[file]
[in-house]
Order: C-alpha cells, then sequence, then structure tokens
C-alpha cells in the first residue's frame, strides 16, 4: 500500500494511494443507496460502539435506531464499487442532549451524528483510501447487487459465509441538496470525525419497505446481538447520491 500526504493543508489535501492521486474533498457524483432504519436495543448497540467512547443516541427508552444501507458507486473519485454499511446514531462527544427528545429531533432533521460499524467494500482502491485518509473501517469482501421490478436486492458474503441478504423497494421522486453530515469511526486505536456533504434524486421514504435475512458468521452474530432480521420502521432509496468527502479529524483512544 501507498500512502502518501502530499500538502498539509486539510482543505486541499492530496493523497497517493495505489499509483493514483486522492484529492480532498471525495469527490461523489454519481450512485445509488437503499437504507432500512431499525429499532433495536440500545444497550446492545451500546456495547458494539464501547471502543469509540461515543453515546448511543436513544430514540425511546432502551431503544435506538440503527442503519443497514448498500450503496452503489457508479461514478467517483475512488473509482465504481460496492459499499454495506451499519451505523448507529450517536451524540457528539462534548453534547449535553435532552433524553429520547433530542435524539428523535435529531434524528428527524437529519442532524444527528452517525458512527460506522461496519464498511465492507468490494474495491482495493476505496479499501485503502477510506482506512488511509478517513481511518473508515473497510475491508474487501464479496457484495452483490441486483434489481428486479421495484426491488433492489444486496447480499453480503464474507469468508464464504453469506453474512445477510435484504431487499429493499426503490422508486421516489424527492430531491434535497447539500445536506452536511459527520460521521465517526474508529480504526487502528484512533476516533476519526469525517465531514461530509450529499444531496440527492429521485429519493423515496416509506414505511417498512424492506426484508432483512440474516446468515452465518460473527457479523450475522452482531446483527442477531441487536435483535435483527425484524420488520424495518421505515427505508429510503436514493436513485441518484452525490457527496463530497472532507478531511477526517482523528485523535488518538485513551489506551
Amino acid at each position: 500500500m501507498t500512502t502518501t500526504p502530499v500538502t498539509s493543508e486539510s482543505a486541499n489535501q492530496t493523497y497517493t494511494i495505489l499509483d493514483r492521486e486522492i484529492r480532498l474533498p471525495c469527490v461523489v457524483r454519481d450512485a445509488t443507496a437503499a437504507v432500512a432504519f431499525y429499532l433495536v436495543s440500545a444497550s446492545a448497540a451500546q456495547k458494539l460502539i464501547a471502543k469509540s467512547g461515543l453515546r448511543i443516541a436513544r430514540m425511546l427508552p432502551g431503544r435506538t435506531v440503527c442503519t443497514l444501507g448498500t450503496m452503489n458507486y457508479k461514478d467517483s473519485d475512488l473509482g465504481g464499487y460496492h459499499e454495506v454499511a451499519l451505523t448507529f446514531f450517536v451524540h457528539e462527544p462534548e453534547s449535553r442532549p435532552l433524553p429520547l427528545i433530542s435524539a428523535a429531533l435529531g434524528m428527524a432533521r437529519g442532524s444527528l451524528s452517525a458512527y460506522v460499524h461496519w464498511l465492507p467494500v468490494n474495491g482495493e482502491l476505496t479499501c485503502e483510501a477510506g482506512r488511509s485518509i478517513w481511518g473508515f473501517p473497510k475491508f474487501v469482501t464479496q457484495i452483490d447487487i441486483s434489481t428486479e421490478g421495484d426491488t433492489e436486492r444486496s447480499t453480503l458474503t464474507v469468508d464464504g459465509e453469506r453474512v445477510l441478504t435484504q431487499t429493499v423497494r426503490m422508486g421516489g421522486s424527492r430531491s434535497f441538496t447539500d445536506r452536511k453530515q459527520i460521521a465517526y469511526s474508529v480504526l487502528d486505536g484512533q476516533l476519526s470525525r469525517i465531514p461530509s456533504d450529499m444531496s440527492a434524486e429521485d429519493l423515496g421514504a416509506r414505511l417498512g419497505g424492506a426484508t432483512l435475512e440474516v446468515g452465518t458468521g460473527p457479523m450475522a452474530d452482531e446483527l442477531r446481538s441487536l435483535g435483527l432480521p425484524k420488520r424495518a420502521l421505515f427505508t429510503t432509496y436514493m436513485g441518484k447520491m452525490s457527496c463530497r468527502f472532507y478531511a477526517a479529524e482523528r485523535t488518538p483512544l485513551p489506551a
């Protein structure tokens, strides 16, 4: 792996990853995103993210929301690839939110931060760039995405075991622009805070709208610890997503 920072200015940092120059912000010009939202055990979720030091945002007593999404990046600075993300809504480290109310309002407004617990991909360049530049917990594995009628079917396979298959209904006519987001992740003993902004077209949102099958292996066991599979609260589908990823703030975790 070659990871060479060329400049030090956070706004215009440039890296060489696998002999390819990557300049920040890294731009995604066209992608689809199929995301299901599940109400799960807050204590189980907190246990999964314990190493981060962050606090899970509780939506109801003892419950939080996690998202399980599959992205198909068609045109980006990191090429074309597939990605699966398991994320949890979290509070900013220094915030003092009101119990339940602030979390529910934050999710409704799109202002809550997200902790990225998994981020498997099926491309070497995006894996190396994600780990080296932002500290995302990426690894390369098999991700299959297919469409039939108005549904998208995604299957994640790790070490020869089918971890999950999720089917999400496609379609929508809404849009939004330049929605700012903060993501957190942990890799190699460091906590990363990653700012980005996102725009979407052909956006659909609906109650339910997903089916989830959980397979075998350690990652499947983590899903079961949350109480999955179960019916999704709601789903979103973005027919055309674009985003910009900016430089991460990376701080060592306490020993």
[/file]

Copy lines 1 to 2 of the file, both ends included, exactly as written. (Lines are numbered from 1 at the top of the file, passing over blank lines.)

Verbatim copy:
[in-house]
Order: C-alpha cells, then sequence, then structure tokens